Yesterday, when I was sitting on my bed, and my sister was sitting on hers, not ten feet away, in her tiny studio apartment, she looked at me and said, “Hey let’s have a beach day.” I said okay, but on the inside I was slightly taken aback because in Santa Monica, every day is a beach day.
Near the Santa Monica Pier, the distance of sand is unbelievable. There’s a small half-mile of desert between the ocean and the highway. My sister and I set up camp (two towels and my skateboard) about 1/3 of the way to the water. She likes to lay out. She was editing a script. I put in some headphones to listen to music, but laying out like a steak waiting to broil isn’t my deal.
I gave it a valiant effort. I turned my face towards Malibu and watched the vapor rise in s-waves from the sand. Then I turned the other way and looked at Pacific park over my sisters olive toned shoulders.
“I’m taking a walk.” I told her.
To take a walk on the desert beach without shoes in the summer is unwise. It’s like walking on hot coals. And when you’re halfway between the water and your towel, there’s no turning back. You feel every step burn into the arches of your feet. I took breaks, just sat down in the sand, until I reached the ocean, which resembled a wave pool at an ocean theme park. Children shrieking with joy, ebbing and flowing with the water. Even the cool June tide stung my scorched feet.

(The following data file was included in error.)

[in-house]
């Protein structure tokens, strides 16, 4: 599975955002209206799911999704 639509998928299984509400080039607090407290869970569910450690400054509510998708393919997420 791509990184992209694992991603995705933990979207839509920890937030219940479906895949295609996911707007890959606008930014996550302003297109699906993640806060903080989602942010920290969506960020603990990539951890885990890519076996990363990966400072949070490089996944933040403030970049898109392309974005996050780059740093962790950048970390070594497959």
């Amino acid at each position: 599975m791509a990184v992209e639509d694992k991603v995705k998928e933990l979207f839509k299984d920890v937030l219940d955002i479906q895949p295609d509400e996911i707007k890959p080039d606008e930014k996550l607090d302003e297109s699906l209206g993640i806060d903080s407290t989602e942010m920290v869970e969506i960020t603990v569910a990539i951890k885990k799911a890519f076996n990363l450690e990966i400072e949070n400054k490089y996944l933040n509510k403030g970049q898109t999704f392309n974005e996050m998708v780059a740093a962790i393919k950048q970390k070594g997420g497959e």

It reminded me of something totally different. It reminded me of the New York City winters: the opposite end of the extreme. In New York, when you walk somewhere in the snow your feet go numb in your boots. The cold almost freezes your toes (toe-cicles) and after awhile you accept that you can’t feel your feet. I think that numb feeling is better, because in the Santa Monica sun, no matter how hot your feet get, you can’t escape the burn in every step forward.